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Bronchiectasis is among a group of lung diseases classified as chronic obstructive pulmonary disease, or COPD. The disease is marked by an abnormal widening and thickening of the large airways (bronchi) of the lungs as a result of chronic inflammation and/or infection. When the airways thicken, excess mucus pools in the widened areas, leading to infection and airway obstruction. Normally, cilia – tiny hair-like structures that line airways – gently sweep back and forth to aid in the process of mucus clearance. In bronchiectasis, however, the cilia are destroyed making mucus clearance much more difficult. This leads to repeated cycles of inflammation, infection and airway obstruction typical of bronchiectasis.
Although bronchiectasis is irreversible, with treatment, symptoms can be managed and most people can live relatively normal lives.
Bronchiectasis is caused by a number of conditions including:2
Many times, the cause of bronchiectasis is unknown. These cases are coined “idiopathic” bronchiectasis.2
The most common symptom of bronchiectasis is a productive cough, meaning it brings up mucus or sputum. The cough may worsen at times, especially at night. It may be accompanied by fever, chills, night sweats, fatigue and a change in the color and consistency of mucus. When symptoms worsen like this, it’s referred to as an “exacerbation,” otherwise known as a flare-up, of bronchiectasis. Other symptoms may include:2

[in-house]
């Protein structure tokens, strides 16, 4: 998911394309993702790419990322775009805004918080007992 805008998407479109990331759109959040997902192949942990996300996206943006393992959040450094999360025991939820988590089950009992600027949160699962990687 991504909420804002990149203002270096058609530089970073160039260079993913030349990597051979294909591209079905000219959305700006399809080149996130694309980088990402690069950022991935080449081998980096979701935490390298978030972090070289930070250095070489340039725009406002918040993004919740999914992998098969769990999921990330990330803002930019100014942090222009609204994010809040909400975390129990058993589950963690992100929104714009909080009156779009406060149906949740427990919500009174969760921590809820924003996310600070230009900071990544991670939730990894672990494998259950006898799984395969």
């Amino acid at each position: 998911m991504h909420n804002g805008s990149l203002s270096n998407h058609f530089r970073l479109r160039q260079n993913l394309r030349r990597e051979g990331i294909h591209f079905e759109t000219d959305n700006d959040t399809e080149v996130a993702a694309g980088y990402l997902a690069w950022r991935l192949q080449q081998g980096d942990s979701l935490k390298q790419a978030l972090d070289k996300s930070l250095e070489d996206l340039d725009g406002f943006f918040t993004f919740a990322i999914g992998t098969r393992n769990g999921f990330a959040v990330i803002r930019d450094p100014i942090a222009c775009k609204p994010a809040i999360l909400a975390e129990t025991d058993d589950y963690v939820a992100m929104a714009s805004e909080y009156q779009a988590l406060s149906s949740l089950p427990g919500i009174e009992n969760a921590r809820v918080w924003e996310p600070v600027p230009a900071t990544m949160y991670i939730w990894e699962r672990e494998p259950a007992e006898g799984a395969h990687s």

Symptoms of bronchiectasis usually develop, and worsen, over time.
Bronchiectasis is sometimes difficult to diagnose because symptoms of the disease mimic those of other illnesses, such as chronic bronchitis or pneumonia. The first step in making an accurate diagnosis, however, begins with a visit to the doctor for a thorough history and physical examination. Tests that may be ordered to assist your doctor in correctly diagnosing this disease include:
Goals of treatment for bronchiectasis are to control infection, promote drainage of excess mucus from the airways and prevent further complications. If you’re seeking treatment for bronchiectasis, your doctor may order any of the following medications:1
Immediate treatment of lung infections may help some people prevent bronchiectasis. Self-care plays an important part of living with the disease and you can help prevent the characteristic recurrent infections that come with the disease by:
For more information about bronchiectasis, talk to your primary care provider.
 American Lung Association. Bronchiectasis. Accessed March 27, 2018.
 American Thoracic Society. Patient Information Series: What is Bronchiectasis? Accessed March 27, 2018.
 Eldridge, Lynne, MD. What is Bronchiectasis? Last updated November 18, 2016.
 Smeltzer, Suzanne C. & Bare, Brenda, G. (1996). Brunnuer and Suddarth’s Testbook of Medical-Surgical Nursing (8th Edition). Pennsylvania, PA: Lipponcott-Raven Publishers.